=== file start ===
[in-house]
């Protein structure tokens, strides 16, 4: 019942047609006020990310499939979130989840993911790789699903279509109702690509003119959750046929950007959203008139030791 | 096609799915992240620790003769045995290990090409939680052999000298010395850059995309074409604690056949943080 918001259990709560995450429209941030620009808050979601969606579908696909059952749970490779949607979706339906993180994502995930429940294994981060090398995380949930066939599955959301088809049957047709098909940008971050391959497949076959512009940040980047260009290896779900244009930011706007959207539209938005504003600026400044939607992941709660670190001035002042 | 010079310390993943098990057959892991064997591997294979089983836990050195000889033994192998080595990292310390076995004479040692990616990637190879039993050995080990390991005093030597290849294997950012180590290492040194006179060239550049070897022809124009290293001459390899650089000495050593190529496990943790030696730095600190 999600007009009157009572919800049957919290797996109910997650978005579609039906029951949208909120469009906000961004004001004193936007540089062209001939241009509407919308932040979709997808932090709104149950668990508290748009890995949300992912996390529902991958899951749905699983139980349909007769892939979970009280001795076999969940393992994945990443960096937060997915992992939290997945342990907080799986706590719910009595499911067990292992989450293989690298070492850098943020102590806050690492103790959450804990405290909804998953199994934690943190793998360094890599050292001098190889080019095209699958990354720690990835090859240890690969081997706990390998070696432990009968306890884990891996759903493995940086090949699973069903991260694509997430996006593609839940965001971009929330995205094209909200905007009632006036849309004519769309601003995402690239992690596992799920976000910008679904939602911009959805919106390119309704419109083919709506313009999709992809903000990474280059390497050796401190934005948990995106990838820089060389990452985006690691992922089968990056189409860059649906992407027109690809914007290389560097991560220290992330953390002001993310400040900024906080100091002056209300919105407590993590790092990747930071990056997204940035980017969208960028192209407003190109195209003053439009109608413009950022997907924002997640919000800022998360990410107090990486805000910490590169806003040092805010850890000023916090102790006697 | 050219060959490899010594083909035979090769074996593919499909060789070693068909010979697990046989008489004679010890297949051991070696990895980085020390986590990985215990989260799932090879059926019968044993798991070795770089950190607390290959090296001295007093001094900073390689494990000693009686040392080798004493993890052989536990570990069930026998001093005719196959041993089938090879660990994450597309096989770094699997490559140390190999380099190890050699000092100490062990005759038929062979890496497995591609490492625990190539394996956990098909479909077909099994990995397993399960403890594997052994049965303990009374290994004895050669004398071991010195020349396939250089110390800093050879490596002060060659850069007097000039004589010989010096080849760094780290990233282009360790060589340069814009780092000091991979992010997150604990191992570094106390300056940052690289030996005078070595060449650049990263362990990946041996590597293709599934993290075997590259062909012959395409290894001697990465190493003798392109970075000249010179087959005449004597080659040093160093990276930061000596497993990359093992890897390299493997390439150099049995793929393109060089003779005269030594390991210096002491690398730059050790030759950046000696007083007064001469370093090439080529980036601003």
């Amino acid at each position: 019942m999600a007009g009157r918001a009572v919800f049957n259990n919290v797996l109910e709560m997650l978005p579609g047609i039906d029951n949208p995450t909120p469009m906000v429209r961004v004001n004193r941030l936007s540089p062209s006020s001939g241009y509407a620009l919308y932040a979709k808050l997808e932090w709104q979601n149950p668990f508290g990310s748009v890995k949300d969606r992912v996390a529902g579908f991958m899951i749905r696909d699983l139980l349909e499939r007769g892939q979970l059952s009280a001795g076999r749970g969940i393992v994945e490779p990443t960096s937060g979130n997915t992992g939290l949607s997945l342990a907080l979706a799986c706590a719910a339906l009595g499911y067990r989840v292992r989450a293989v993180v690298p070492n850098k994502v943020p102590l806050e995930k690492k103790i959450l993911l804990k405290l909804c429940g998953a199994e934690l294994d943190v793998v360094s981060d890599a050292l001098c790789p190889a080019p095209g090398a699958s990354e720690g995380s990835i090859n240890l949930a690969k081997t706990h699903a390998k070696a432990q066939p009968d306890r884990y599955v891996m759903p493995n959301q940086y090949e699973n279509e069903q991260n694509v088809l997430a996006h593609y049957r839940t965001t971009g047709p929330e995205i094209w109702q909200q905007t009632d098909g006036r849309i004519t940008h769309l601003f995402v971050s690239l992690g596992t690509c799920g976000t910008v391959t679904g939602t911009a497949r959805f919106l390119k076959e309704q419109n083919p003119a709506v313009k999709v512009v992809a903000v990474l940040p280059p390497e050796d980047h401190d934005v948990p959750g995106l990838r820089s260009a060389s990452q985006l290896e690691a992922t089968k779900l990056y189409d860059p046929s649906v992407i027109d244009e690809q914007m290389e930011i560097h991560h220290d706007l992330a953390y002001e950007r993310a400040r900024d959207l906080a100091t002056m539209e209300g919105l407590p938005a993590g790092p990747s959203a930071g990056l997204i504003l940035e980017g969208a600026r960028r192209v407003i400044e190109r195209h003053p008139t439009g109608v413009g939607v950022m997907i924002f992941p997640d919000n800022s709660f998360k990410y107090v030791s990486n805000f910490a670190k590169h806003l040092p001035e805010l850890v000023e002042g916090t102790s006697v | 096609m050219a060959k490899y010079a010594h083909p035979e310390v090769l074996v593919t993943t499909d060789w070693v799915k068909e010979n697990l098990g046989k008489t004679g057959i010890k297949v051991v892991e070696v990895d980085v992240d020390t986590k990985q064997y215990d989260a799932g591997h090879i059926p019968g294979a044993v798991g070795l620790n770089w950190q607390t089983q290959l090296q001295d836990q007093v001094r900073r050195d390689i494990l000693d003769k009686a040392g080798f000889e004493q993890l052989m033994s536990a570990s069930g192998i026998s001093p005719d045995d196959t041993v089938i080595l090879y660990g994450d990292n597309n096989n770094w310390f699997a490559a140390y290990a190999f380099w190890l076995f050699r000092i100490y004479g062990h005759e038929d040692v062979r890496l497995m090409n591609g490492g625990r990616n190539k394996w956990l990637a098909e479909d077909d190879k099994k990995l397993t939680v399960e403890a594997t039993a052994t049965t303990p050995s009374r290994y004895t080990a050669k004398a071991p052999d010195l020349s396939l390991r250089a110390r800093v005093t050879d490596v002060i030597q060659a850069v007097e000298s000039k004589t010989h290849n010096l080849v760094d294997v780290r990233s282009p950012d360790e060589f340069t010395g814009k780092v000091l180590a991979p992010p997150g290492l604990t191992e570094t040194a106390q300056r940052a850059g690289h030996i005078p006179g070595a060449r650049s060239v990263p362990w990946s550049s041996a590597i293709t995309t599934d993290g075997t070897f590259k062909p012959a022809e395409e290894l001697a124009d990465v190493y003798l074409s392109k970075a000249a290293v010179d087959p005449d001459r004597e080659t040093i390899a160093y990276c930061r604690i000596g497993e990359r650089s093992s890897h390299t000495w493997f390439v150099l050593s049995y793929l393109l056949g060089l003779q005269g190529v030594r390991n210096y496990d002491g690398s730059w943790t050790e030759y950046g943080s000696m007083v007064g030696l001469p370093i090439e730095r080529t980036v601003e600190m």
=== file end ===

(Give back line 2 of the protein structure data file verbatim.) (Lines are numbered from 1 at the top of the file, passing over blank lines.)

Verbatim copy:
């Protein structure tokens, strides 16, 4: 019942047609006020990310499939979130989840993911790789699903279509109702690509003119959750046929950007959203008139030791 | 096609799915992240620790003769045995290990090409939680052999000298010395850059995309074409604690056949943080 918001259990709560995450429209941030620009808050979601969606579908696909059952749970490779949607979706339906993180994502995930429940294994981060090398995380949930066939599955959301088809049957047709098909940008971050391959497949076959512009940040980047260009290896779900244009930011706007959207539209938005504003600026400044939607992941709660670190001035002042 | 010079310390993943098990057959892991064997591997294979089983836990050195000889033994192998080595990292310390076995004479040692990616990637190879039993050995080990390991005093030597290849294997950012180590290492040194006179060239550049070897022809124009290293001459390899650089000495050593190529496990943790030696730095600190 999600007009009157009572919800049957919290797996109910997650978005579609039906029951949208909120469009906000961004004001004193936007540089062209001939241009509407919308932040979709997808932090709104149950668990508290748009890995949300992912996390529902991958899951749905699983139980349909007769892939979970009280001795076999969940393992994945990443960096937060997915992992939290997945342990907080799986706590719910009595499911067990292992989450293989690298070492850098943020102590806050690492103790959450804990405290909804998953199994934690943190793998360094890599050292001098190889080019095209699958990354720690990835090859240890690969081997706990390998070696432990009968306890884990891996759903493995940086090949699973069903991260694509997430996006593609839940965001971009929330995205094209909200905007009632006036849309004519769309601003995402690239992690596992799920976000910008679904939602911009959805919106390119309704419109083919709506313009999709992809903000990474280059390497050796401190934005948990995106990838820089060389990452985006690691992922089968990056189409860059649906992407027109690809914007290389560097991560220290992330953390002001993310400040900024906080100091002056209300919105407590993590790092990747930071990056997204940035980017969208960028192209407003190109195209003053439009109608413009950022997907924002997640919000800022998360990410107090990486805000910490590169806003040092805010850890000023916090102790006697 | 050219060959490899010594083909035979090769074996593919499909060789070693068909010979697990046989008489004679010890297949051991070696990895980085020390986590990985215990989260799932090879059926019968044993798991070795770089950190607390290959090296001295007093001094900073390689494990000693009686040392080798004493993890052989536990570990069930026998001093005719196959041993089938090879660990994450597309096989770094699997490559140390190999380099190890050699000092100490062990005759038929062979890496497995591609490492625990190539394996956990098909479909077909099994990995397993399960403890594997052994049965303990009374290994004895050669004398071991010195020349396939250089110390800093050879490596002060060659850069007097000039004589010989010096080849760094780290990233282009360790060589340069814009780092000091991979992010997150604990191992570094106390300056940052690289030996005078070595060449650049990263362990990946041996590597293709599934993290075997590259062909012959395409290894001697990465190493003798392109970075000249010179087959005449004597080659040093160093990276930061000596497993990359093992890897390299493997390439150099049995793929393109060089003779005269030594390991210096002491690398730059050790030759950046000696007083007064001469370093090439080529980036601003």